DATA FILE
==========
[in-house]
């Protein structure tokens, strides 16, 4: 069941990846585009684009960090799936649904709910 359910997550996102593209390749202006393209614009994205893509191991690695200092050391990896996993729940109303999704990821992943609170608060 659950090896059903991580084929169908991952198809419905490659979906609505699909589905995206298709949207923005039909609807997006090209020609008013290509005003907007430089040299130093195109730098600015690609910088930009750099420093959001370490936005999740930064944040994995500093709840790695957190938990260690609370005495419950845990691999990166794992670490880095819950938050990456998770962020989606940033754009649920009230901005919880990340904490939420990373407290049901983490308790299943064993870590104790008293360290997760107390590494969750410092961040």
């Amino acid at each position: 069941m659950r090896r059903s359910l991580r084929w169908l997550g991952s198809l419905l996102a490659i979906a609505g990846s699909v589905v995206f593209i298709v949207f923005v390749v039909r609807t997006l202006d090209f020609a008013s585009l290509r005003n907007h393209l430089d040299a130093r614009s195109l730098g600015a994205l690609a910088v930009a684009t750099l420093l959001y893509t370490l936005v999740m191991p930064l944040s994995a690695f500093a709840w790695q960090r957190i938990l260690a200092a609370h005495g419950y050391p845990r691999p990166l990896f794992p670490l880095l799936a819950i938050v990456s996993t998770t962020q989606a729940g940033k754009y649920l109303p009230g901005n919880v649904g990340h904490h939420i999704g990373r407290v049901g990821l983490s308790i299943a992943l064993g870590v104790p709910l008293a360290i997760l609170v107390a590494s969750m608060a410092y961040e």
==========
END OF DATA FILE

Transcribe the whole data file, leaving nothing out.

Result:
[in-house]
């Protein structure tokens, strides 16, 4: 069941990846585009684009960090799936649904709910 359910997550996102593209390749202006393209614009994205893509191991690695200092050391990896996993729940109303999704990821992943609170608060 659950090896059903991580084929169908991952198809419905490659979906609505699909589905995206298709949207923005039909609807997006090209020609008013290509005003907007430089040299130093195109730098600015690609910088930009750099420093959001370490936005999740930064944040994995500093709840790695957190938990260690609370005495419950845990691999990166794992670490880095819950938050990456998770962020989606940033754009649920009230901005919880990340904490939420990373407290049901983490308790299943064993870590104790008293360290997760107390590494969750410092961040």
């Amino acid at each position: 069941m659950r090896r059903s359910l991580r084929w169908l997550g991952s198809l419905l996102a490659i979906a609505g990846s699909v589905v995206f593209i298709v949207f923005v390749v039909r609807t997006l202006d090209f020609a008013s585009l290509r005003n907007h393209l430089d040299a130093r614009s195109l730098g600015a994205l690609a910088v930009a684009t750099l420093l959001y893509t370490l936005v999740m191991p930064l944040s994995a690695f500093a709840w790695q960090r957190i938990l260690a200092a609370h005495g419950y050391p845990r691999p990166l990896f794992p670490l880095l799936a819950i938050v990456s996993t998770t962020q989606a729940g940033k754009y649920l109303p009230g901005n919880v649904g990340h904490h939420i999704g990373r407290v049901g990821l983490s308790i299943a992943l064993g870590v104790p709910l008293a360290i997760l609170v107390a590494s969750m608060a410092y961040e």